Big East, big hopes: Tournament starts with half the league eyeing NCAA bids Print
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Tuesday, 11 March 2008 07:29
NCAAB Headline News


 NEW YORK (AP) -The Big East played an 18-game conference schedule for the first time. Despite all the griping from coaches last summer, it may turn out to be a good thing on Selection Sunday.
``Most of the concerns about the 18-game schedule were about costing us NCAA bids, but I think we all learned how to manage and maneuver,'' Notre Dame coach Mike Brey said. ``If we get more bids, there will be less complaining.''
The Big East had six teams in the field of 65 last year, with Syracuse's omission considered unfair by many. In 2006, the Big East had a record eight teams invited, the number thrown around this season as the conference tournament begins Wednesday at Madison Square Garden.
``We have a legitimate eight, nine teams vying for the NCAA tournament,'' Connecticut coach Jim Calhoun said. ``The 18-game schedule hardened some teams.''
John Thompson III, whose Georgetown team is looking for a second straight sweep of the regular-season and tournament titles, agreed the two extra conference games made a difference.
``This year, top to bottom, and with the expanded schedule, it was competitive as I can remember being a part of,'' Thompson said. ``The difference in teams at the top and bottom is minimal and you saw it all season. Right now it's brutal with the different styles, the coaching and the players. It's just brutal.''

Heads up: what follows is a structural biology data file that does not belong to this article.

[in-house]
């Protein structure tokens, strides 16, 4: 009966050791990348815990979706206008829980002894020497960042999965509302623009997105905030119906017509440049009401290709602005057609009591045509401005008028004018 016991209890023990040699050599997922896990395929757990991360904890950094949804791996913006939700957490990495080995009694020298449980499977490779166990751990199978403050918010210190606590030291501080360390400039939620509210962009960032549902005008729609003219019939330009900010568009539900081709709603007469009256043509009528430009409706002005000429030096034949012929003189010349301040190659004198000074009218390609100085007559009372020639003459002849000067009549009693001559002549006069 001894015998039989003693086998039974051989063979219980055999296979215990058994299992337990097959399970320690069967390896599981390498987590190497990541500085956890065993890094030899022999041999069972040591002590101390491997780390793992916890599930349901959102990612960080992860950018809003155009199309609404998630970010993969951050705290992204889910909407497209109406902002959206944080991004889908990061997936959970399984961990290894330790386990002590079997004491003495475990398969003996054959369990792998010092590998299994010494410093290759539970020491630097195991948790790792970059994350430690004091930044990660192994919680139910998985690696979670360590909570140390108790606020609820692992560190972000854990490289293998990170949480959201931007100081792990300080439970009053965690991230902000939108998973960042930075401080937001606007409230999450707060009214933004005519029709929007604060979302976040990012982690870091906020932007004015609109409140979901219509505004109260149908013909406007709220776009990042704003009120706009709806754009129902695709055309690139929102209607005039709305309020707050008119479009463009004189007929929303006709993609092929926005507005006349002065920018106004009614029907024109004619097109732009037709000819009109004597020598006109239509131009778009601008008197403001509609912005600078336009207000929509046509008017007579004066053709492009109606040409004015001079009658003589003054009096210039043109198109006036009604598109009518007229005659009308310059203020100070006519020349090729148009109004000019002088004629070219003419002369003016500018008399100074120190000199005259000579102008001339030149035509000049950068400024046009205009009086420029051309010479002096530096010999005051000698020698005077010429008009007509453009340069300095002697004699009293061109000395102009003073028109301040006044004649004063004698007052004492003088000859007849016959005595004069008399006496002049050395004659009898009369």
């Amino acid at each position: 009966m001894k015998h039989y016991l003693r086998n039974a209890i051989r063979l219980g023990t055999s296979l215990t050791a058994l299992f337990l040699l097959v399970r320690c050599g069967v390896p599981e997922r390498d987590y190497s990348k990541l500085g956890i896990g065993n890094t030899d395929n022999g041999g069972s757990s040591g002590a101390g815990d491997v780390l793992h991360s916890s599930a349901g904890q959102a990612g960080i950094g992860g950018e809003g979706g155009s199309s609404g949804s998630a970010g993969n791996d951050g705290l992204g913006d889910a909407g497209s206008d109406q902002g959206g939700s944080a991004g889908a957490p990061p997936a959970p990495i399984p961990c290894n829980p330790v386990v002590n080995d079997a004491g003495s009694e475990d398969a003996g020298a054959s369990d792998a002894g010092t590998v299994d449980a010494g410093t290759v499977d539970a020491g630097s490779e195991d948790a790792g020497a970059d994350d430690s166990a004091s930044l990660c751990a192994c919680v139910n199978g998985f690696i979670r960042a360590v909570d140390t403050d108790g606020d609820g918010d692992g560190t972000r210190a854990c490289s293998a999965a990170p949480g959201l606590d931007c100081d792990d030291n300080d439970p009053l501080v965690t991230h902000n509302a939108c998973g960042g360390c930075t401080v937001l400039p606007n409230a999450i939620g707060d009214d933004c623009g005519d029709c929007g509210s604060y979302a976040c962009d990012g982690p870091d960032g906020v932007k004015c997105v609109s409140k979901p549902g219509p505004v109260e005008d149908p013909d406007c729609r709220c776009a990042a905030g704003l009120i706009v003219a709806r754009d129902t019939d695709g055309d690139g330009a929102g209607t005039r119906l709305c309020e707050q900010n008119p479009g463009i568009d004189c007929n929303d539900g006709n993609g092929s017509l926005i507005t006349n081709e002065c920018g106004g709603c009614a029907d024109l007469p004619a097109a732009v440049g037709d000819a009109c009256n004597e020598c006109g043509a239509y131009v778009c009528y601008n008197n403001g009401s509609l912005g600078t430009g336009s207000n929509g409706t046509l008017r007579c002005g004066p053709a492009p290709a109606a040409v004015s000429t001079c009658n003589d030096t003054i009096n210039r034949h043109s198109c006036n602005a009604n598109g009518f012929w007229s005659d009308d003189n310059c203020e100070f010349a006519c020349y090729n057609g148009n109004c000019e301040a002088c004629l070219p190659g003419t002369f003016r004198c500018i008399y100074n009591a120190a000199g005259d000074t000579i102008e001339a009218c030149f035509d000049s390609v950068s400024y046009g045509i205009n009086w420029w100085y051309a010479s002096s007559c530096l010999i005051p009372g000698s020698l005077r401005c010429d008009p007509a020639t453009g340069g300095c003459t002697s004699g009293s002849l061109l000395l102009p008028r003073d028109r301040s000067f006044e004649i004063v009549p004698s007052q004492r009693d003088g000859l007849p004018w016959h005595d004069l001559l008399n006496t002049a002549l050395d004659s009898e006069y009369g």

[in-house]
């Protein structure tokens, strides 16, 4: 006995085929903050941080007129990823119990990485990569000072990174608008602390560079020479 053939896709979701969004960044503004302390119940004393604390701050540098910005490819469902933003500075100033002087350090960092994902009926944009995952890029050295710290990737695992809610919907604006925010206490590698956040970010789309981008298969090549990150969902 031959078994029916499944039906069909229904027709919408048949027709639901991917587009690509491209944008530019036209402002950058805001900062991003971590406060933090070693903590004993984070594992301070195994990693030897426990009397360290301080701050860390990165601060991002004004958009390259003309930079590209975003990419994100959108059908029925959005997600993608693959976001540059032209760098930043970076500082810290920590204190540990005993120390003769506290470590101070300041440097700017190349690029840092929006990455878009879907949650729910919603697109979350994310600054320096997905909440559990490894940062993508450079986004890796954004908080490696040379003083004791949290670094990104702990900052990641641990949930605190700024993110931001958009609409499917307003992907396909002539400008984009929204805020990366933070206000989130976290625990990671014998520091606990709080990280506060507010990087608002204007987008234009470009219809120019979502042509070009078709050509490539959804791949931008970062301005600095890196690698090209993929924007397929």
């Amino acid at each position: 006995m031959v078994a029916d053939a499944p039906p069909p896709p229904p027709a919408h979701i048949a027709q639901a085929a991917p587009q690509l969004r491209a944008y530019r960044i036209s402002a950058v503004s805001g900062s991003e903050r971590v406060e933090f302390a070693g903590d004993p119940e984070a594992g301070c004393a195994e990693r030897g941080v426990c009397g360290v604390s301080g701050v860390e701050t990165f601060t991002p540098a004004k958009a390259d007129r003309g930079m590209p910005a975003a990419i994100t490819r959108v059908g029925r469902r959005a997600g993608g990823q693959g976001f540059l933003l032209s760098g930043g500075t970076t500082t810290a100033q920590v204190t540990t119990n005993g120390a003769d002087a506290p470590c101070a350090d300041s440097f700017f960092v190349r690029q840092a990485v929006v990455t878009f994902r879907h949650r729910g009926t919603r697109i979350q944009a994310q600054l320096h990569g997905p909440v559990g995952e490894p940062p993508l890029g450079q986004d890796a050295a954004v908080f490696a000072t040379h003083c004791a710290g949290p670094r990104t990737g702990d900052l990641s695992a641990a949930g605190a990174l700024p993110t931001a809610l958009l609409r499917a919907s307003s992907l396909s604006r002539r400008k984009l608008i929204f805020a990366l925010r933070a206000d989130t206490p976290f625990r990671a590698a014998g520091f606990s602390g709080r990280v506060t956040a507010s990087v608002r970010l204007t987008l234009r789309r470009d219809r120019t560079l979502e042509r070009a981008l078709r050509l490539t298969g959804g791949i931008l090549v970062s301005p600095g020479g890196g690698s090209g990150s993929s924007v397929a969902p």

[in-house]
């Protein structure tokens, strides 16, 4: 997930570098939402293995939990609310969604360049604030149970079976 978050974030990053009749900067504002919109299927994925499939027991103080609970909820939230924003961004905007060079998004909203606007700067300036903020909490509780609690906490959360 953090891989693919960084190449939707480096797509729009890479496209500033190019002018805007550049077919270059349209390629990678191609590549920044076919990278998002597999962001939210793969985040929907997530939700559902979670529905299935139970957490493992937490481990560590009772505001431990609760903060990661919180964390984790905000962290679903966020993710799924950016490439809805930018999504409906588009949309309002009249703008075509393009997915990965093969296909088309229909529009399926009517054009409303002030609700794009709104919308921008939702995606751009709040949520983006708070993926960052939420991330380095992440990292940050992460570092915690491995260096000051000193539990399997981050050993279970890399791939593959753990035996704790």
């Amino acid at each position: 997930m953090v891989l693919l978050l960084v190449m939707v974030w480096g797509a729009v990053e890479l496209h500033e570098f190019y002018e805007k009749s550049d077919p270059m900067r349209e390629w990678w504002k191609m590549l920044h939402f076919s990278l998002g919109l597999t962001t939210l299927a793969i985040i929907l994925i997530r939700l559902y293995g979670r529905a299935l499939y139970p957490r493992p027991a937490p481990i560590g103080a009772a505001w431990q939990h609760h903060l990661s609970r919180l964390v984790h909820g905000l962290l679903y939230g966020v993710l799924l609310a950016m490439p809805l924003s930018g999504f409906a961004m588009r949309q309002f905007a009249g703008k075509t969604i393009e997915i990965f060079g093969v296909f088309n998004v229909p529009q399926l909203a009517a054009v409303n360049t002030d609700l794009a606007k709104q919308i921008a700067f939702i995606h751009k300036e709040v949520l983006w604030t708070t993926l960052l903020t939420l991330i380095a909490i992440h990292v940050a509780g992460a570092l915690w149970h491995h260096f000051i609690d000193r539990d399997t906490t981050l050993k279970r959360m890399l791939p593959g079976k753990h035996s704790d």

Villanova (19-11) and Syracuse (19-12), the eighth and ninth seeds with 9-9 conference records and the teams many consider facing a win-or-else situation as far as the NCAA tournament is concerned, open the Big East tournament Wednesday.
``I think it's right on,'' Villanova coach Jay Wright said when asked if the perception of the game with Syracuse was correct. ``Both of us are in great position. I wouldn't want it any other way. You always have a chance to get yourself right because you're always playing other big teams and you don't have to hope about somebody else winning or losing. If we beat them I think we do have a great chance.''
Whichever team wins will face top-seeded and ninth-ranked Georgetown (25-4) in Thursday's quarterfinals.
Thompson, who took the Hoyas to the Final Four last season, isn't worried about facing a team with its postseason life on the line.
``Whoever comes out we'll prepare for. That does not change our mind-set. We have to have the mind-set that we are desperate also,'' he said. ``Winning games, every half, every possession is important and that hardness as Jim Calhoun referred to is how the league has hardened teams up.''
Fifth-seeded West Virginia (22-9) plays No. 12 Providence (15-15) in the first round with the winner meeting fourth-seeded and 15th-ranked Connecticut (24-7) on Thursday.
``We had a terrific season except for Providence,'' Calhoun said with a laugh, referring to the Huskies' two losses to the Friars.
In Wednesday night's first-round doubleheader, seventh-seeded Pittsburgh (22-9) plays No. 10 Cincinnati (13-17), with the winner taking on second-seeded and 13th-ranked Louisville (24-7) in the quarterfinals. Also, sixth-seeded and 25th-ranked Marquette (22-8) faces No. 11 Seton Hall (17-14), with that winner going against third-seeded and 14th-ranked Notre Dame (24-6) on Thursday.
Pittsburgh has been in the championship game six of the last seven seasons, winning its only title in 2003. The Panthers come in having won three of four after a three-game losing streak.
 

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